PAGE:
In a Jan. 25 webinar hosted by CSBA and WestEd, experts analyzed the landscape of school reopenings during the COVID-19 pandemic and explored the numerous considerations that district boards must take into account in reopening campuses, including staffing, learning loss, local public health statistics, local politics and more. Viewers also gleaned insights from Solana Beach Unified School District trustee Debra Schade, and Napa Valley USD superintendent Rosanna Mucetti.
Even if a district is nowhere near meeting the community spread requirements outlined in Gov. Gavin Newsom’s Safe Schools for All plan to reopening, Dr. Kelsey Krausen, senior engagement manager at WestEd, said that getting a jump start on planning how best to reopen campuses is critical.
“This planning needs to happen now in conversation with communities,” Krausen said. “There are so many moving pieces with the Governor’s proposal, and so this is an important time to start looking ahead to thinking about things like an extended school year or summer based on your particular context.”
Panelists broke down five key considerations for the reopening of schools: safety, student achievement and well-being, community preferences, resources and staffing.
Krausen noted that safety is paramount. Any district working to craft a reopening plan must consider community infection rates, and whether or not it can accommodate small cohorts that adhere to any physical distancing, testing and PPE requirements included in reopening plans. Other early considerations will include both staffing (the state of the local substitute pool, labor agreements and more), as well as resources (fiscal, access to devices and services, connectivity and community support).
When it comes to community preferences, Krausen noted that districts should be prepared to account for differences based on factors such as race and socioeconomic status, and know that community preference on whether to continue in distance learning or shift to in-person instruction is likely to be mixed across districts.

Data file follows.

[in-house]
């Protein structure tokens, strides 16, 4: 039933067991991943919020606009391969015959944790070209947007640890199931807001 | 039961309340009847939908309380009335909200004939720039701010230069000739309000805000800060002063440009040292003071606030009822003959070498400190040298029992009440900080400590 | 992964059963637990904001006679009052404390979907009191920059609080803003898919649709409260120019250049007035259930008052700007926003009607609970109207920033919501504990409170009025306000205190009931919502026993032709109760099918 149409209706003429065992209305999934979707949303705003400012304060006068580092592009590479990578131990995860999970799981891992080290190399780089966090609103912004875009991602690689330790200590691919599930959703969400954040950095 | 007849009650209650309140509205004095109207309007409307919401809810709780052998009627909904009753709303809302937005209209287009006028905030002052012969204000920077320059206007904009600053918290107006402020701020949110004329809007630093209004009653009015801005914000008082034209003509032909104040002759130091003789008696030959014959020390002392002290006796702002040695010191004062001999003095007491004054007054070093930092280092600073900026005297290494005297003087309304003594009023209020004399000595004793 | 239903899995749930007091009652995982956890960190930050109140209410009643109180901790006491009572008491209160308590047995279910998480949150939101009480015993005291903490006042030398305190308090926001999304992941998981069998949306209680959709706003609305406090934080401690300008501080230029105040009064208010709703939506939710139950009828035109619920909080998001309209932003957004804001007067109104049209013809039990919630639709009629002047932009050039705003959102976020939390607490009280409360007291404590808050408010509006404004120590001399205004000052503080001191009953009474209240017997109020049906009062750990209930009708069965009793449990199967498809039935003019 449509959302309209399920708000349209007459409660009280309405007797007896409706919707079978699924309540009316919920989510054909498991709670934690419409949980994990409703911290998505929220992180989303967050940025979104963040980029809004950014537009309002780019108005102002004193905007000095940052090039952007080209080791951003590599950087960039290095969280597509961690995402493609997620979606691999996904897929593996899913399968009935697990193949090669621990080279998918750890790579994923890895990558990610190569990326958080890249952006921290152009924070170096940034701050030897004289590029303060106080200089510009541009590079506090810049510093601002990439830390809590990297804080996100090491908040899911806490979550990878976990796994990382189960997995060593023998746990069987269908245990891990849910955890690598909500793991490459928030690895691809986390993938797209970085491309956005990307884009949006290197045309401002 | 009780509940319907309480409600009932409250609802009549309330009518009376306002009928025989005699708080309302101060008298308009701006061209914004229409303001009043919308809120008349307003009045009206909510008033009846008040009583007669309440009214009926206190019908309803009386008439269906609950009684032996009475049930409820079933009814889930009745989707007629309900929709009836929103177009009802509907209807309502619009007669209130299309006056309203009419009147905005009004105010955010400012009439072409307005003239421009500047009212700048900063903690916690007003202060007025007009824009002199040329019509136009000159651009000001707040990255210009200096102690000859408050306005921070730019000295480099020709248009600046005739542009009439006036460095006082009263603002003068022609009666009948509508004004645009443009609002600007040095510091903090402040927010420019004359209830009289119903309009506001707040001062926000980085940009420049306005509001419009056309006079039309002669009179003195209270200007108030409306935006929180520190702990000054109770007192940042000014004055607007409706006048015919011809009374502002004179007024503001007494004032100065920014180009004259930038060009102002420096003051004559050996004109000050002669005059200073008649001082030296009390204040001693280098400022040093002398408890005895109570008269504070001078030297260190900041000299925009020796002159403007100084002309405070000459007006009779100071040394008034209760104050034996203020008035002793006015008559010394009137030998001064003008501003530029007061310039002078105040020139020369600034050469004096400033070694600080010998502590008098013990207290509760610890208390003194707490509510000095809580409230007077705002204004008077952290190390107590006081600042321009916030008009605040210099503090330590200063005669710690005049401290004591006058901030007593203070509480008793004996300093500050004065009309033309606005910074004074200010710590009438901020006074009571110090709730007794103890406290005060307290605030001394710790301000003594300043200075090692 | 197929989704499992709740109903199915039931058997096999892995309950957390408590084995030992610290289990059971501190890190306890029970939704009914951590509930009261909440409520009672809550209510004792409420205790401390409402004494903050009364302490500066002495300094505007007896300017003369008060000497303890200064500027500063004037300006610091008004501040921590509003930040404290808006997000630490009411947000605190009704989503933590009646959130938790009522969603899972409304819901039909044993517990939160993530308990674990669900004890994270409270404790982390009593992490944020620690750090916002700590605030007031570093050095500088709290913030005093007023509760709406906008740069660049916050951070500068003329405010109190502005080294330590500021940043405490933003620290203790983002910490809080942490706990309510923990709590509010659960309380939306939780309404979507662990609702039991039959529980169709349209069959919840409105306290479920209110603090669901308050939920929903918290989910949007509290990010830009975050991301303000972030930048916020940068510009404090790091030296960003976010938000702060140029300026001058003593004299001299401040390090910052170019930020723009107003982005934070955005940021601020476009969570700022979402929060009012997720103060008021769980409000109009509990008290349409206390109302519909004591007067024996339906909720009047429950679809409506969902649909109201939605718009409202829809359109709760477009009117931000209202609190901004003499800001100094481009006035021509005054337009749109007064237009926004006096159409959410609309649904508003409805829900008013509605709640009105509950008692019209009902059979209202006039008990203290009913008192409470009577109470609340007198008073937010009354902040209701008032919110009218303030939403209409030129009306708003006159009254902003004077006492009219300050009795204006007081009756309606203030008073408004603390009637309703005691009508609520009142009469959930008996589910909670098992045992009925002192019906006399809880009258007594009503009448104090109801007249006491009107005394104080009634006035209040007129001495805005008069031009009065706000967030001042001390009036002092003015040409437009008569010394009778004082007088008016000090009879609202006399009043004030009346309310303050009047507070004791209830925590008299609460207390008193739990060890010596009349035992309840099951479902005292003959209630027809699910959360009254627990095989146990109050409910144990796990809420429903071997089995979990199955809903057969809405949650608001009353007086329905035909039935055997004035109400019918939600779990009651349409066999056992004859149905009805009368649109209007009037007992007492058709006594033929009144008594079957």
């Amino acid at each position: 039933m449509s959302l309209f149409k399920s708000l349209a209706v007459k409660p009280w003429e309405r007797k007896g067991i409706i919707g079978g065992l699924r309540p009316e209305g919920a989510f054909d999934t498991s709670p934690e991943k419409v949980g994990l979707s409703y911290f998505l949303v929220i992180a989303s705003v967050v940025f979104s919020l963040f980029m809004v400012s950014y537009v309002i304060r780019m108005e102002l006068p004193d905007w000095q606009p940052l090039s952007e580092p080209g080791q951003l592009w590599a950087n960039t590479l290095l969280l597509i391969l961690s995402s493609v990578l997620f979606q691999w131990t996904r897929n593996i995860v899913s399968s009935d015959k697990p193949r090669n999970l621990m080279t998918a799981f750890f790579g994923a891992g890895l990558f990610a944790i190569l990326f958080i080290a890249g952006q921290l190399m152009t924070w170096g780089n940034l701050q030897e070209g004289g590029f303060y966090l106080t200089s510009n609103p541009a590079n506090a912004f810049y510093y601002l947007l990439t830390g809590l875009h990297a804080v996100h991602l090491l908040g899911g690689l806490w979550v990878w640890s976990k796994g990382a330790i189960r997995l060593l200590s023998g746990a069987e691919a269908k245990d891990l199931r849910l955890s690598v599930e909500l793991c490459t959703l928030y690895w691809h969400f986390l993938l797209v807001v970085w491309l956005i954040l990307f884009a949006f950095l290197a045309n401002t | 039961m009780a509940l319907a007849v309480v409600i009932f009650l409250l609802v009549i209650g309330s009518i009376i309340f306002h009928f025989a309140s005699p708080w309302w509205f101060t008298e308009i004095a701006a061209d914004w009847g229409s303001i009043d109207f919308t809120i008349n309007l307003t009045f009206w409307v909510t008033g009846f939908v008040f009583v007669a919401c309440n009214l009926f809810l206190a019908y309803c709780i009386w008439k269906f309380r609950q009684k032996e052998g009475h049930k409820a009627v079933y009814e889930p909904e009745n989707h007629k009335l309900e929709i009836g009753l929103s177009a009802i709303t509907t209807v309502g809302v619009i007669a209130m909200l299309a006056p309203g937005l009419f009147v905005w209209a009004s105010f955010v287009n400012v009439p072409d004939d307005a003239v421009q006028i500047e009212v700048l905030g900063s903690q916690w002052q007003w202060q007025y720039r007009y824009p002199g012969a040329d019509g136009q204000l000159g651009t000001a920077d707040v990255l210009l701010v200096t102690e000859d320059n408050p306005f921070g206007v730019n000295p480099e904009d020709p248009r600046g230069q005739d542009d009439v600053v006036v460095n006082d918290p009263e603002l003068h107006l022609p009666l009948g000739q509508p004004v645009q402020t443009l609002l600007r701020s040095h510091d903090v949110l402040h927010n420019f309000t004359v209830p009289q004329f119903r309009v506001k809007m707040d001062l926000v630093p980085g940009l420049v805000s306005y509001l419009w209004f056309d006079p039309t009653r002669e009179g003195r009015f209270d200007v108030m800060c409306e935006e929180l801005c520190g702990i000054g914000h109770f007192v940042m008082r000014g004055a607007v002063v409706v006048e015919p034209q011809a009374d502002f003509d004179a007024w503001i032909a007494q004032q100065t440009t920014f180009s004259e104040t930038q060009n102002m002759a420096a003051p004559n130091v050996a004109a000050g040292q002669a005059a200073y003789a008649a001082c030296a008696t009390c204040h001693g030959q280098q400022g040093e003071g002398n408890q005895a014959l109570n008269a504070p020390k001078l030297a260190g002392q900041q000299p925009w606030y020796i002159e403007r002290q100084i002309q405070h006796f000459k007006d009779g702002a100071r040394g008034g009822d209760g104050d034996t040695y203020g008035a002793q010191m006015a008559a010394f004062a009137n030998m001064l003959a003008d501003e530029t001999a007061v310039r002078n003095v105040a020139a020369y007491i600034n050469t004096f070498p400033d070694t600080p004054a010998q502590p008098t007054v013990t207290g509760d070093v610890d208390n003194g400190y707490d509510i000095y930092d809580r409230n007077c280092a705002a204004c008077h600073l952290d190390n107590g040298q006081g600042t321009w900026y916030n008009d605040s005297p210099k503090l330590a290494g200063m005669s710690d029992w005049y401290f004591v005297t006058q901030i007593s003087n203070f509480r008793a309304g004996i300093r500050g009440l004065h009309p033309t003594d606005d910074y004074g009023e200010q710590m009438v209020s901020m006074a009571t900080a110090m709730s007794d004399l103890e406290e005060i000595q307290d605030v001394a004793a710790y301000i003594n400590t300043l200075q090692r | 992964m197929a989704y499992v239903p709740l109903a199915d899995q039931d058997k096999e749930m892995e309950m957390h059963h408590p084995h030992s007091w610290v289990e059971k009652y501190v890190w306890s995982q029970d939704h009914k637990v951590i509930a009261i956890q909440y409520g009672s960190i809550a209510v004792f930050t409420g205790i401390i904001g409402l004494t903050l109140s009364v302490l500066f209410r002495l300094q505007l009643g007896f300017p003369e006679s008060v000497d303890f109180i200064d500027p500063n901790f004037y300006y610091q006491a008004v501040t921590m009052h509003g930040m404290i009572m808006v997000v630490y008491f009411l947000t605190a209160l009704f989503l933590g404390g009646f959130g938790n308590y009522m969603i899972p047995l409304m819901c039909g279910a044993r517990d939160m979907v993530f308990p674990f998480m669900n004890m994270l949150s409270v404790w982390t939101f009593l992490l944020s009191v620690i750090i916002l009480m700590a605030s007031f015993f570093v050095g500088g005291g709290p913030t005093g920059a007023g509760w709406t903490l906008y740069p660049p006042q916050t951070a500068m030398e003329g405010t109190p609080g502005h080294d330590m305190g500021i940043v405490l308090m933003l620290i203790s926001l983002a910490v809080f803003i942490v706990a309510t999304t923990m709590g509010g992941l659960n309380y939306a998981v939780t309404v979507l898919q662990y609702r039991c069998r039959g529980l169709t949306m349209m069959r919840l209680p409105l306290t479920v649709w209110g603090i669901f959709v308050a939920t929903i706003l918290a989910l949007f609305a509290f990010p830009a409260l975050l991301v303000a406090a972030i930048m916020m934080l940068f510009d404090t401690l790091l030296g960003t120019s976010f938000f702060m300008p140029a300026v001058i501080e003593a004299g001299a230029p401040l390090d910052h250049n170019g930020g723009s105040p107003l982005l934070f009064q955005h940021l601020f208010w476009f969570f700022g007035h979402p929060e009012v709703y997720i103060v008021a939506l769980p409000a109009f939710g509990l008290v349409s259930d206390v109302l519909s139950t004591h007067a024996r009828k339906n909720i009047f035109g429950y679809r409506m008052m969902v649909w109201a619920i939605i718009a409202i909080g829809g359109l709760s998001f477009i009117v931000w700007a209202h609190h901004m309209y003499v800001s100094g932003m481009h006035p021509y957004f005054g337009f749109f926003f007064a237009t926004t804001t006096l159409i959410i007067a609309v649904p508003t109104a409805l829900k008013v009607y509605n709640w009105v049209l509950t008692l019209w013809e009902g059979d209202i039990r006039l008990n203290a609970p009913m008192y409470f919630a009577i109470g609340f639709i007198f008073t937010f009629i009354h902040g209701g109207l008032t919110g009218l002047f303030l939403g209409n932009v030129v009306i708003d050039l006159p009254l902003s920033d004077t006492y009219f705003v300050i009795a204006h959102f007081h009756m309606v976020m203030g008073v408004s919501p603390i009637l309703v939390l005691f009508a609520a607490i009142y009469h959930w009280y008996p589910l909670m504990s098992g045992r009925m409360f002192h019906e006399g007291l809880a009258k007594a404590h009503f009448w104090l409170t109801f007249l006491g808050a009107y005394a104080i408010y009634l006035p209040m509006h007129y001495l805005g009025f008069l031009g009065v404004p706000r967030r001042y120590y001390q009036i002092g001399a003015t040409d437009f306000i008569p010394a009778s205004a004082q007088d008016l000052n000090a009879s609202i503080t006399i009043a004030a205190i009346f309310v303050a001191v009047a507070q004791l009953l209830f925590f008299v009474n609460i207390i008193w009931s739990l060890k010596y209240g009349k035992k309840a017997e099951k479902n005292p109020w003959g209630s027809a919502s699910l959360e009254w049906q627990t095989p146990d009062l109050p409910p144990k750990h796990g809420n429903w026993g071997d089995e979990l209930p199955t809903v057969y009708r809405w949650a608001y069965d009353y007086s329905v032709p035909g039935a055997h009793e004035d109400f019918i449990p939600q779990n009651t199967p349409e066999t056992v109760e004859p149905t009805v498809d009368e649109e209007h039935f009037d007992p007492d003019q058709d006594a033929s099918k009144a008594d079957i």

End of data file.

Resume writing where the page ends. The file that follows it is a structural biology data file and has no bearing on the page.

Student achievement and well-being is a consideration at all times, not just during a pandemic, she said, though now students need more support than ever. Distance learning and social isolation haven’t been easy on children, and students will likely be struggling with social-emotional challenges when they return. It is critical that local educational agencies ensure that proper supports are in place so that teachers aren’t shouldering the burden of supporting students’ mental health on their own.
Landscape analysis of district reopening statewide
Jason Willis, director of Strategy & Performance at WestEd, shared findings suggesting that little has changed since October 2020 in terms of the type of instruction happening statewide. As of Dec. 16, 2020 — the last time a statewide sample was collected —19 counties/213 districts are offering min-person instruction to the majority of students; 22 counties/413 districts, which include the largest in the state, are primarily offering distance learning; and 17 counties/318 districts are offering some blend of the two.
Resources and services to address those most impacted by learning loss and mental stressors associated with isolation and distance learning will likely need to be targeted to ensure equity. When looking at those in the mostly distance learning category, Willis noted that low-income youth and Black and Latino children are largely overrepresented. That means they are also likely the ones experiencing the harshest learning loss.
It is vital that school board trustees be cognizant of what their own district data show, and that steps are taken when crafting reopening plans to address the needs of students most likely to be losing the most during distance learning.
“One of the themes that I want to raise up is really to be thinking about those students in your systems that are the most vulnerable,” Willis said. “It is more than likely that those students are farther behind some of their better off peers as a result of the mode of learning that we’ve been in over the course of the last 10 months.”
View the webinar here to get an in-depth look at how some LEAs have reopened, as well as their equity considerations, community and family engagement efforts and focus of discussions regarding vaccines and testing.